Updated: Jul 27
It is the only endemic seagrass species of the whole Mediterranean Basin forming vast underwater prairies, integral part of an emblematic and complex marine ecosystem. Their role is essential to provide biomass, increase the levels of oxygen while sequestrating CO2 and providing shelter to thousands of marine species. Pierre Descamp, biologist and founder of Andromède Océanologie, scientific research and marine exploration company, have recently visited Monaco Oceanographic Museum and the Maison de l'Océan in Paris to present concrete solutions to preserve this marine plant symbol of the Mediterranean Sea. According to the evidence, 10% of Posidonia's meadows disappeared within a period of 100 years as a result of anthropogenic factors like: coastal urbanisation and industrialisation, the uncontrolled use of unsustainable fishing methods as well as the invasion of exotic species. The additional climate change effects, ocean warming, sea level rise, eutrophication and extreme weather events, worsened the situation. Thus, the need to act quickly for its preservation.
Pierre Descamp pointed out: « In the Mediterranean Sea, Posidonia is the cornerstone of our coastlines. It provides us with countless services. It is endemic to the Mediterranean and is perhaps the oldest living organism in the world. Some colonies would be over 100,000 years old. We would therefore consider it as a bonsai forest made of very small trees that grow extremely slowly, a few centimetres per year. Posidonia is a primary oxygen producer as well as a carbon storage and water purification. But it is also a habitat for over 1,700 species of fish (...) passing through the herbarium ».
Moreover, Posidonia (Posidonia Oceanica) meadows have an economic value that can go in favour of those who care. As reaffirmed by the marine biologist, the aquatic plant is able to save up to 46 billion euros a year of which only 4.8 million is spent to preserve its survival, not being as popular as the Amazon Forest of the Coral Reefs.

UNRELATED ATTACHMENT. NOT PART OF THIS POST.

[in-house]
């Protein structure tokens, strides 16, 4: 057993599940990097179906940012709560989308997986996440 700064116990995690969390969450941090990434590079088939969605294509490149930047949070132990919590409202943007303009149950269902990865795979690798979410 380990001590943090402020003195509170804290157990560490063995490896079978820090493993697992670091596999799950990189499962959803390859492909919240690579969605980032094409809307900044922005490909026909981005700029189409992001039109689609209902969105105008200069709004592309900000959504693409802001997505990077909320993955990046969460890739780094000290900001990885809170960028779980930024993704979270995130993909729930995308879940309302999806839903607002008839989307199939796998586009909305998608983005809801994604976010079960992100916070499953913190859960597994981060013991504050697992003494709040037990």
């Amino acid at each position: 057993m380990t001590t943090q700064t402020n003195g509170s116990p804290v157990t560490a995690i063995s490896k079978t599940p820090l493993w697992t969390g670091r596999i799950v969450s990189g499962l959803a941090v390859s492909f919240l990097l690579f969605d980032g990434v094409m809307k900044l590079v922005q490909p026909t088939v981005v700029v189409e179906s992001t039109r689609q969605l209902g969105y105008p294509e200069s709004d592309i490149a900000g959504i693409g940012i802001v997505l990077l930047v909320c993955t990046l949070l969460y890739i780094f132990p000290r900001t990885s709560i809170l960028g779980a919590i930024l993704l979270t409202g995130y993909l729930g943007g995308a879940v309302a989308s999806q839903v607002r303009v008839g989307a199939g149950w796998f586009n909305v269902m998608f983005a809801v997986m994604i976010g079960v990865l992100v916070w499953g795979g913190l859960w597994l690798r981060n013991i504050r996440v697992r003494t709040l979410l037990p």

Andromède Océanologie offers several concrete solutions to achieve the mission to facilitate the dissemination of Posidonia. A targeted application, named Donia, is addressed to all who sail the sea. Developed in ten years of testing, this App has been updated with seabed data, from Banyuls-sur-Mer to Bonifacio and Monaco, including international partnerships with the Balearic Islands and some locations in Italy, notably Sardinia, Ligurian Sea, etc.. Currently followed by over 50,000 users, Donia is becoming a reference point for those who want to respect marine ecosystems avoiding damaging the 'Posidonia forests' while throwing the anchor. A set of smart buoys are at disposal of the App users, on the basis of a subscription, and 20% of the profits are reinvested to fund restoration actions. All that implements a virtuous process to encourage the work of those who have been defined Seagrass Gardeners.
According to a recent research study by Marc Verlaque, Professor at the University of Aix-Marseilles focused on ecology linked to the Mediterranean sea and climat and researcher at CNRS, the yachting impact on seagrass was devastating between 2010 and 2019, up to a loss of 30% in some marine areas (e.g.: Golf Juan). Luckily, a stricter regulatory framework is producing some improvements.
The chance to recreate new meadows of Posidonia is real in marine protected areas provided that sea water is high-quality. The perfect combination to trigger a virtuous process contrary to that of destruction. Andromède Océanologie is fully committed in testing new ways to assure a fruitful transplantation of Posidonia with a high probability of survival, estimated between 80% and 90%. A quite promising rate.
🎥 Monaco Urbanisation at sea - innovative transplantation of Poseidonia Oceanica by Andromède Océanologie © Infochantiers Monaco
The Principality of Monaco has always been sensitive to the theme by providing a specific action plan in the design of the new district Mare Terra, besides Larvotto Beach. The most ambitious urban extension after Fontvieille, has set the priority of respecting marine ecosystems of the Monaco's coastline waters part of an emblematic marine protected area. Special barriers and underwater devices have been set to encourage the proliferation of marine species and coral reefs, including a high-tech transplanting operations to keep Poseidonia growing in the sea in front of Monaco. ***
By Maurice Abbati
Springer International Publishing